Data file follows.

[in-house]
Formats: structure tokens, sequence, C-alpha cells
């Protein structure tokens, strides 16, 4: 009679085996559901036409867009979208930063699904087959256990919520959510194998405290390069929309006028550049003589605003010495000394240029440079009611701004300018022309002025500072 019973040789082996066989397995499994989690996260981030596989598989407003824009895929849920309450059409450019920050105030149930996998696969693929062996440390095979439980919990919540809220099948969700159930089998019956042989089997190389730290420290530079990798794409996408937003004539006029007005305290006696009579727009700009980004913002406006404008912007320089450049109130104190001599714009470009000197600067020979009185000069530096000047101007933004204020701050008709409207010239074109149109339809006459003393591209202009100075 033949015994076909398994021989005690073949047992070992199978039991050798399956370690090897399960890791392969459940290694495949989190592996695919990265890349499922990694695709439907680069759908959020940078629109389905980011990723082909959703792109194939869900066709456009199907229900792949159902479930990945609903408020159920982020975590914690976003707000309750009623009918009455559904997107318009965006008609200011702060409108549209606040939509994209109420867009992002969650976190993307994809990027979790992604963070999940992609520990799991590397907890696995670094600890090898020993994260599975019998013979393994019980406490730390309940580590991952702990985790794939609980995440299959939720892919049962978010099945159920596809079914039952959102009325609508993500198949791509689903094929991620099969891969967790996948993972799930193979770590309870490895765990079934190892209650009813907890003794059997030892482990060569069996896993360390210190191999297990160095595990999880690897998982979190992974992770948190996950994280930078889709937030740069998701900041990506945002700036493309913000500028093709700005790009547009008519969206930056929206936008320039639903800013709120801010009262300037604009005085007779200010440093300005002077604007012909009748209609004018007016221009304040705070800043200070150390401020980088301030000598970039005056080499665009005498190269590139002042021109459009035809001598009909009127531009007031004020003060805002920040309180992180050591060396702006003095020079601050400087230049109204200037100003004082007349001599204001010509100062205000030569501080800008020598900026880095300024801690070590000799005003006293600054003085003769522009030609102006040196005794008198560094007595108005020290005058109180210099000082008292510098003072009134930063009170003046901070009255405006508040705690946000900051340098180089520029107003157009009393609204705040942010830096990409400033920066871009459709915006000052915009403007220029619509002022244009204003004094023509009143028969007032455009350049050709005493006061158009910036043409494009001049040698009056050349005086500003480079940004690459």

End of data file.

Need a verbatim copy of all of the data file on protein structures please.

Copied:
[in-house]
Formats: structure tokens, sequence, C-alpha cells
């Protein structure tokens, strides 16, 4: 009679085996559901036409867009979208930063699904087959256990919520959510194998405290390069929309006028550049003589605003010495000394240029440079009611701004300018022309002025500072 019973040789082996066989397995499994989690996260981030596989598989407003824009895929849920309450059409450019920050105030149930996998696969693929062996440390095979439980919990919540809220099948969700159930089998019956042989089997190389730290420290530079990798794409996408937003004539006029007005305290006696009579727009700009980004913002406006404008912007320089450049109130104190001599714009470009000197600067020979009185000069530096000047101007933004204020701050008709409207010239074109149109339809006459003393591209202009100075 033949015994076909398994021989005690073949047992070992199978039991050798399956370690090897399960890791392969459940290694495949989190592996695919990265890349499922990694695709439907680069759908959020940078629109389905980011990723082909959703792109194939869900066709456009199907229900792949159902479930990945609903408020159920982020975590914690976003707000309750009623009918009455559904997107318009965006008609200011702060409108549209606040939509994209109420867009992002969650976190993307994809990027979790992604963070999940992609520990799991590397907890696995670094600890090898020993994260599975019998013979393994019980406490730390309940580590991952702990985790794939609980995440299959939720892919049962978010099945159920596809079914039952959102009325609508993500198949791509689903094929991620099969891969967790996948993972799930193979770590309870490895765990079934190892209650009813907890003794059997030892482990060569069996896993360390210190191999297990160095595990999880690897998982979190992974992770948190996950994280930078889709937030740069998701900041990506945002700036493309913000500028093709700005790009547009008519969206930056929206936008320039639903800013709120801010009262300037604009005085007779200010440093300005002077604007012909009748209609004018007016221009304040705070800043200070150390401020980088301030000598970039005056080499665009005498190269590139002042021109459009035809001598009909009127531009007031004020003060805002920040309180992180050591060396702006003095020079601050400087230049109204200037100003004082007349001599204001010509100062205000030569501080800008020598900026880095300024801690070590000799005003006293600054003085003769522009030609102006040196005794008198560094007595108005020290005058109180210099000082008292510098003072009134930063009170003046901070009255405006508040705690946000900051340098180089520029107003157009009393609204705040942010830096990409400033920066871009459709915006000052915009403007220029619509002022244009204003004094023509009143028969007032455009350049050709005493006061158009910036043409494009001049040698009056050349005086500003480079940004690459």